'The Mahjong Line's' Mahjong Sets Are Cultural Appropriation
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'The Mahjong Line's' Mahjong Sets Are Cultural Appropriation

Had The Mahjong Line at least made some effort to consult the Chinese community, they could have created the "respectful" custom sets that they aimed to make.

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'The Mahjong Line's' Mahjong Sets Are Cultural Appropriation
Photo by Ellicia on Unsplash

Dallas company The Mahjong Line recently came under fire following accusations of cultural appropriation. The company was created by three women who sought to make their own custom mahjong sets, making drastic alterations to the traditional designs typically seen on mahjong tiles.

Social media users, particularly Asian Americans, took issue with the fact that none of the three founders of the company were Chinese or even Asian. The language used in the company's "about us" page sparked more outrage, as the initial founder stated that all of the mahjong sets that she played with were "all the same" and "did not reflect the fun that was had," adding that "nothing came close to mirroring her style and personality." The description goes on to state that the founders decided that the game needed a "respectful refresh" in order to bring the game to the "stylish masses."

The idea that the traditional Chinese designs on the mahjong tiles supposedly need a "refresh" was found particularly offensive to many Chinese Americans, who accused the company of burying the game's Chinese origins. The company, at the very least, is insensitive to Chinese cultural and the cultural roots of mahjong. Using language such as "refresh" and "modernize," as the company apparently sells tiles in a "modern size," is diminutive of Chinese culture. Simply adding the word "respectful" in front does not solve the problem, especially after the company's founders decided that the traditional designs of mahjong tiles were not "fun" or "stylish" enough.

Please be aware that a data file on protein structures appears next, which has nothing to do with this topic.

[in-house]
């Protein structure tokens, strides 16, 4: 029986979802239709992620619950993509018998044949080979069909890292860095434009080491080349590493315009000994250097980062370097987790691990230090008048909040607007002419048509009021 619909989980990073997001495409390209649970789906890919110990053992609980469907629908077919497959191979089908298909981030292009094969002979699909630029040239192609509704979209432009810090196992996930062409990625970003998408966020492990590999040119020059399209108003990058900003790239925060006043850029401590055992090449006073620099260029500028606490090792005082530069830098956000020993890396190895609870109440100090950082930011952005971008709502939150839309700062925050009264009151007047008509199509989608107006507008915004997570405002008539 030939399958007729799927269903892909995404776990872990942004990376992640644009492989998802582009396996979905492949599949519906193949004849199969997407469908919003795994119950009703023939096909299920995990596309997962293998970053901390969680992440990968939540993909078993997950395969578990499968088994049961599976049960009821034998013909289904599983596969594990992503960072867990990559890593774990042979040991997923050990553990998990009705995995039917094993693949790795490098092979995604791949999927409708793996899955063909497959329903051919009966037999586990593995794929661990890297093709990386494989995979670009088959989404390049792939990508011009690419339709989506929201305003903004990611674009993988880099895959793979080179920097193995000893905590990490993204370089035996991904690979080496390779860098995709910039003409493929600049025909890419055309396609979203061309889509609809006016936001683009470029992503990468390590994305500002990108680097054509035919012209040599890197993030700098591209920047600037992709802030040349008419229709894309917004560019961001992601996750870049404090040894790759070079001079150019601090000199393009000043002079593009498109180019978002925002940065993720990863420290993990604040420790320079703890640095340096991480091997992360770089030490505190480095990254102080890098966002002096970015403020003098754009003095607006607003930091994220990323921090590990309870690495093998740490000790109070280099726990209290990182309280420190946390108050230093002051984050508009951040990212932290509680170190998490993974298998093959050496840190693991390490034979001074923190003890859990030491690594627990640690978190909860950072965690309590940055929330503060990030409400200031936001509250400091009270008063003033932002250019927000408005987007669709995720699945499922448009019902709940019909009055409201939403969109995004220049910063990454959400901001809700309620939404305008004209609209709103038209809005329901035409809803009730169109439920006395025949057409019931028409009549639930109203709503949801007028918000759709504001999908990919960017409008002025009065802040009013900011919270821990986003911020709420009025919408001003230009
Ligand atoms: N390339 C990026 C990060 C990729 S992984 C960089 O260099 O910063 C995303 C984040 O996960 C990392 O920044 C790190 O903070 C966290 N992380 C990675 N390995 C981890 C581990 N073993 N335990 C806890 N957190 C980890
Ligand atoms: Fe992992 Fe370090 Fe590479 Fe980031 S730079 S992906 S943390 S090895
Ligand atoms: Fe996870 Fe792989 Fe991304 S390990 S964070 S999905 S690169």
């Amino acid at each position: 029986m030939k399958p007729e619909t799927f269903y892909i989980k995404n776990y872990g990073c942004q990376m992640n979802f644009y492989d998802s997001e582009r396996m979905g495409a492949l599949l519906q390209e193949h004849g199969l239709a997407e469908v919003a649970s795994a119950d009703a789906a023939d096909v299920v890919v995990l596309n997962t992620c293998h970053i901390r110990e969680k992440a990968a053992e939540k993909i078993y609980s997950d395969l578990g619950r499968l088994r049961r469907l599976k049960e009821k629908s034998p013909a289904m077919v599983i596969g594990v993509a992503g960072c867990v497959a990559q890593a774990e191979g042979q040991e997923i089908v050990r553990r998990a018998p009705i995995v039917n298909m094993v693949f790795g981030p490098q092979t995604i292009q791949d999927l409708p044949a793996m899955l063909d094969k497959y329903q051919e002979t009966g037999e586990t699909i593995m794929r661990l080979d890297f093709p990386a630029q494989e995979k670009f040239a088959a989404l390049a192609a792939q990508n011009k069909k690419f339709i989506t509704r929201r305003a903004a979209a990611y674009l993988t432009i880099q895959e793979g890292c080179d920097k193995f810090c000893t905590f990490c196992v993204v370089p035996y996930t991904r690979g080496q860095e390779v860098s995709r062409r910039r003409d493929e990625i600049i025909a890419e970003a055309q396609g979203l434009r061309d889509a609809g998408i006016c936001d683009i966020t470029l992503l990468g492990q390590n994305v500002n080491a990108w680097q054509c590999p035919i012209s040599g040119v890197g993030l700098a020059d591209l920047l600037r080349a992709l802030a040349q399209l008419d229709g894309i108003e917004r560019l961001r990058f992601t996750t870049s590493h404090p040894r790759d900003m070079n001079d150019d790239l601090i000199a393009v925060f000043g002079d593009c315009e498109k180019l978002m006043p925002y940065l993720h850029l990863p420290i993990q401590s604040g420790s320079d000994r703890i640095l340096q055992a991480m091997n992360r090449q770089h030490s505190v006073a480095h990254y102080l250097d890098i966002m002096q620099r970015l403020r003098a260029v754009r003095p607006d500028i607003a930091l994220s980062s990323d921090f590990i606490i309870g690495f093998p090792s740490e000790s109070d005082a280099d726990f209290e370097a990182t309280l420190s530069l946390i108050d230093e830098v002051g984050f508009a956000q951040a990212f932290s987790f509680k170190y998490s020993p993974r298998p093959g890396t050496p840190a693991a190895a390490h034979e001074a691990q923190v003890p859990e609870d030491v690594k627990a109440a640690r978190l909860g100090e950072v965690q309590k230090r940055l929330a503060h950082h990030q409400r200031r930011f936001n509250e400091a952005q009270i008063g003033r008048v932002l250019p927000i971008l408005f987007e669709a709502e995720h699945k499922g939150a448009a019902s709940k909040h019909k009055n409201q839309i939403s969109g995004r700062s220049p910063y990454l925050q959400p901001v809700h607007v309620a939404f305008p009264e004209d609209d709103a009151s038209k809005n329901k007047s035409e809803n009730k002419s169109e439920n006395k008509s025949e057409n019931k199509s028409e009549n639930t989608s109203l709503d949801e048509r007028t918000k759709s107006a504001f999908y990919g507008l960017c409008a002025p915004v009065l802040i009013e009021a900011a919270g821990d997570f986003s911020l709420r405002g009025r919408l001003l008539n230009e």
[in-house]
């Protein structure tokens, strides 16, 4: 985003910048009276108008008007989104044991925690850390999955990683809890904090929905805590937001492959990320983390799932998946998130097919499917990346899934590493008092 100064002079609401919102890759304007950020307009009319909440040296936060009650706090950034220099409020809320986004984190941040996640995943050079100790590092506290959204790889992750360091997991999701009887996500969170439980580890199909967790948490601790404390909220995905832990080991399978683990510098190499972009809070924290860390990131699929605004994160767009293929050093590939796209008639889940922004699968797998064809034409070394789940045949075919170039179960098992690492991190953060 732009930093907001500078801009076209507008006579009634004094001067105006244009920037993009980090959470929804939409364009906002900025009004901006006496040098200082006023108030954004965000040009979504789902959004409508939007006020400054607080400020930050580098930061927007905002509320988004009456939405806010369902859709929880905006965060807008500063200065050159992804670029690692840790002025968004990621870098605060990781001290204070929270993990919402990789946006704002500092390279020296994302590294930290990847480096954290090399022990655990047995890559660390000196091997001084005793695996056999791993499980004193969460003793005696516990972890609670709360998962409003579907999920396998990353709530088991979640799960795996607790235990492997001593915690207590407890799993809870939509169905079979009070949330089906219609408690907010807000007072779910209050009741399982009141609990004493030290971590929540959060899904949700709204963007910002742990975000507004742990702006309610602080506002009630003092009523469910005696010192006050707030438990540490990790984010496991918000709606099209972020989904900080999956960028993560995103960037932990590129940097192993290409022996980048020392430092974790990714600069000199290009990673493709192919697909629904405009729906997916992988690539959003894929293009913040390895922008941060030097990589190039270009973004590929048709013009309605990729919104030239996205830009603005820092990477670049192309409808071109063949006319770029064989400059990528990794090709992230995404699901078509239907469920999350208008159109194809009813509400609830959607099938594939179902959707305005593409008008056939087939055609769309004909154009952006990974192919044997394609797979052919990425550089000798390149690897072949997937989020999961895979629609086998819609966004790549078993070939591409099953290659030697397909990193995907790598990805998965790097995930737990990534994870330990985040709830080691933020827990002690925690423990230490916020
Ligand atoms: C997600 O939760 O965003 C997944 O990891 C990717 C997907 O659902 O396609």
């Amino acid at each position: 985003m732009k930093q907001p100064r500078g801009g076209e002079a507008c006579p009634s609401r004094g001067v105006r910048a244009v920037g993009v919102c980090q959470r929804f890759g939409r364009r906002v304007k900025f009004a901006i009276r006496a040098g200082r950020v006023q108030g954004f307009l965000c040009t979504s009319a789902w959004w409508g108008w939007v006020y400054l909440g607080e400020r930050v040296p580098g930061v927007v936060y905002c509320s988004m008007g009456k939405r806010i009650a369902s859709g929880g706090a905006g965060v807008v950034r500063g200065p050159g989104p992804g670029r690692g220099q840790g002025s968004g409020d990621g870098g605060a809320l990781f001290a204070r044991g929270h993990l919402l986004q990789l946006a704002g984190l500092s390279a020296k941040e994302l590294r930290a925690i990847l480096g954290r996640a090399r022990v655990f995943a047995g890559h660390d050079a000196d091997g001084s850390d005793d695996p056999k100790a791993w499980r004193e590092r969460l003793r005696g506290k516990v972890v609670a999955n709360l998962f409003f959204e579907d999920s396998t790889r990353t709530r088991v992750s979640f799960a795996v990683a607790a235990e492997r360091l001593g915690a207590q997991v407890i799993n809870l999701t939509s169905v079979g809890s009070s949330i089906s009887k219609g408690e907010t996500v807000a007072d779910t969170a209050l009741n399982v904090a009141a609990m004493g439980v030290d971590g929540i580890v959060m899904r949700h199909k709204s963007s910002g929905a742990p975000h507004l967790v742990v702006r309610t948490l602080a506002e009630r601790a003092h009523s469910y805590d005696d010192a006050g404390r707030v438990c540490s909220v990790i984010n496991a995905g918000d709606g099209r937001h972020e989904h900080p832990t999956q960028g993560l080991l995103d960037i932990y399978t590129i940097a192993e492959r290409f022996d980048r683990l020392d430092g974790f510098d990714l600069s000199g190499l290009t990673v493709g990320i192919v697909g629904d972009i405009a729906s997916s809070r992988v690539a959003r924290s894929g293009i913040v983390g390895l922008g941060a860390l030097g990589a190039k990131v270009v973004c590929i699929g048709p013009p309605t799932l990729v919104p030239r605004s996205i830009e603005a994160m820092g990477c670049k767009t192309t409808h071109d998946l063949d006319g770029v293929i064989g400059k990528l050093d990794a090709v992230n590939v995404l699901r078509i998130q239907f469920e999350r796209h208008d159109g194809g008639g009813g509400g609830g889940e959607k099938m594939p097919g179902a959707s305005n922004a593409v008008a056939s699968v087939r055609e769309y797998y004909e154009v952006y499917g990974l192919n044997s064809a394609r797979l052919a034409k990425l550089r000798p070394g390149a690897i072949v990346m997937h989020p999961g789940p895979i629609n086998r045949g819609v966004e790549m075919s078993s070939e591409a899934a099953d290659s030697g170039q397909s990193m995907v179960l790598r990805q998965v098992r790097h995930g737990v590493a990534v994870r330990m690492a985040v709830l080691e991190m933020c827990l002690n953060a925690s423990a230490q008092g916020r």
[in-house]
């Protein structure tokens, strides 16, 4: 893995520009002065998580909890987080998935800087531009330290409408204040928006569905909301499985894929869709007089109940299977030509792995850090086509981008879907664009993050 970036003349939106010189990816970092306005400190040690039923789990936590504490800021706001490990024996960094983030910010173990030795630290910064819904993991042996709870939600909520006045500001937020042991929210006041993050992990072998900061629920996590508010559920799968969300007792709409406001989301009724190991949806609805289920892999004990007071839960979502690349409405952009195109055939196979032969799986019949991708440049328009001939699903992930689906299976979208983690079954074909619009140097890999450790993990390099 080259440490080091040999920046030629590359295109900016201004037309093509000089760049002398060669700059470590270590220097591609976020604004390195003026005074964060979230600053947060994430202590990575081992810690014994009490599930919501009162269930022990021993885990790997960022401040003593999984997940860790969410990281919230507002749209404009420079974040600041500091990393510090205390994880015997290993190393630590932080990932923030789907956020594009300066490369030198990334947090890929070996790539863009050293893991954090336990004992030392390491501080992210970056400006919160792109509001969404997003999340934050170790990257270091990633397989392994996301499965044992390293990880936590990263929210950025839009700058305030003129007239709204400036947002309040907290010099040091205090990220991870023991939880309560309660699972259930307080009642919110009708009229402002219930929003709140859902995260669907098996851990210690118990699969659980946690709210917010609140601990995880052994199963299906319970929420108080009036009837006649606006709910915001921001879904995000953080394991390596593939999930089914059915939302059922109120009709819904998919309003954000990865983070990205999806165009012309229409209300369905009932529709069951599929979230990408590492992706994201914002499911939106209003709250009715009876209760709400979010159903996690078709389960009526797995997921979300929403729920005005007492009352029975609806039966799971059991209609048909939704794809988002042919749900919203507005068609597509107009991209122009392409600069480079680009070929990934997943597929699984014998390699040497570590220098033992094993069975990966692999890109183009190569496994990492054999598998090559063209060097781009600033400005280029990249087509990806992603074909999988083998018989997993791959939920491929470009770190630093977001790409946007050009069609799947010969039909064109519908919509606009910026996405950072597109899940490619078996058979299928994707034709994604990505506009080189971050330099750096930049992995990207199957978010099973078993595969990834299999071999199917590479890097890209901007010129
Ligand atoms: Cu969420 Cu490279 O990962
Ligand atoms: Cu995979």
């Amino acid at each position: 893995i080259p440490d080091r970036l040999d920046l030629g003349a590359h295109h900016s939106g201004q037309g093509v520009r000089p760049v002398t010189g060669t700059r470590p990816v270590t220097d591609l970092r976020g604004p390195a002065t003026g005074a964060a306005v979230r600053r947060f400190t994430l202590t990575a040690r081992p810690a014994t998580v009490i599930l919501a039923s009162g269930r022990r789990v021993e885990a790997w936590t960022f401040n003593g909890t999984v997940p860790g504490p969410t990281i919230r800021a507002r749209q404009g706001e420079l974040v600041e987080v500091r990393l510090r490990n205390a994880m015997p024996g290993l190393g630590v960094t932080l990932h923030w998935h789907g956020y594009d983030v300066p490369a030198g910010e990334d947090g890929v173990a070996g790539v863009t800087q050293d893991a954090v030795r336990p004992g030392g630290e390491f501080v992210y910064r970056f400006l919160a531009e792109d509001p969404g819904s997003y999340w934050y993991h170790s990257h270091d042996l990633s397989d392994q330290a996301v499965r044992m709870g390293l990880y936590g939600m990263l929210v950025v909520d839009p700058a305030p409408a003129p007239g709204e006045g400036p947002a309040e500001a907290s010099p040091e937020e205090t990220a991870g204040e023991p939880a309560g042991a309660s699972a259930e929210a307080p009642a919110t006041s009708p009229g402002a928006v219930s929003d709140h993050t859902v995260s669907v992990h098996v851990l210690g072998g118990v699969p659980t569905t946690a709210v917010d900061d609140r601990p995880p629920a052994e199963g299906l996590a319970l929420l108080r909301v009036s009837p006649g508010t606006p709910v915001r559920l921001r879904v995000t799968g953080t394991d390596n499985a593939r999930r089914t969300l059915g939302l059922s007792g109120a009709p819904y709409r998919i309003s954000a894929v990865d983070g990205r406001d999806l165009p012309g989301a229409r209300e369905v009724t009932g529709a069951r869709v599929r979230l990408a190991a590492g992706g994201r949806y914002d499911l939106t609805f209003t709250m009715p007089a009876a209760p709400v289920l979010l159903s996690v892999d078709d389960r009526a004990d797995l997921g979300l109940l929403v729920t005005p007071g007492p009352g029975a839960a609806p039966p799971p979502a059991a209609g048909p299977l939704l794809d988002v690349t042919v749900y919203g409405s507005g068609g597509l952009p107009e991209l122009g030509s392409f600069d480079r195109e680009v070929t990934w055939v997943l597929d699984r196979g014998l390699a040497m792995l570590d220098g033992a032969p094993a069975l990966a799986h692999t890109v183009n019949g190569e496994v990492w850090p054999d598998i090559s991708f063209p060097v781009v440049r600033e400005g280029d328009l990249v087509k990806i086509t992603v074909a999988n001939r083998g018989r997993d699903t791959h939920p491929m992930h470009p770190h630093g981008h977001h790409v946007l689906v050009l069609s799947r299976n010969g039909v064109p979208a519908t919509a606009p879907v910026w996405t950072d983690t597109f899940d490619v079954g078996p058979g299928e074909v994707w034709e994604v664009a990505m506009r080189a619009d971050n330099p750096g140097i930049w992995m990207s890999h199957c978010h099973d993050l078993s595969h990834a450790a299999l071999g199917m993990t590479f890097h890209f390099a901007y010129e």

The Mahjong Line also cannot claim that they really wanted to respect the Chinese heritage of mahjong, as they clearly did not consult any actual Chinese people or Chinese Americans in creating their products. On their website, they even describe their sets as "not your mama's mahjong" -- although as some have pointed out, many Chinese Americans carry fond memories of their mothers or older family members playing mahjong and value these memories as part of their culture. The lack of communication with the Chinese American community in conducting this "refresh" shows a more self-serving motivation and a complete disregard for the culture behind mahjong.

Overall, The Mahjong Line's supposed "respectful refresh" was disrespectful and, ultimately, unnecessary. If the founders wanted a custom set, there are plenty of Chinese or Asian-owned companies that create custom sets without completely changing the designs on the tiles beyond recognition -- a truly respectful customization of the game could have come in the form of changing the colors of the tiles and designs, adding designs on the backs of the tiles, or just sticking to making custom tables to accompany the tiles rather than completely changing the designs and Chinese characters featured on mahjong tiles. Had The Mahjong Line at least made some effort to consult the Chinese community, they could have created the "respectful" custom sets that they aimed to make.

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This article has not been reviewed by Odyssey HQ and solely reflects the ideas and opinions of the creator.
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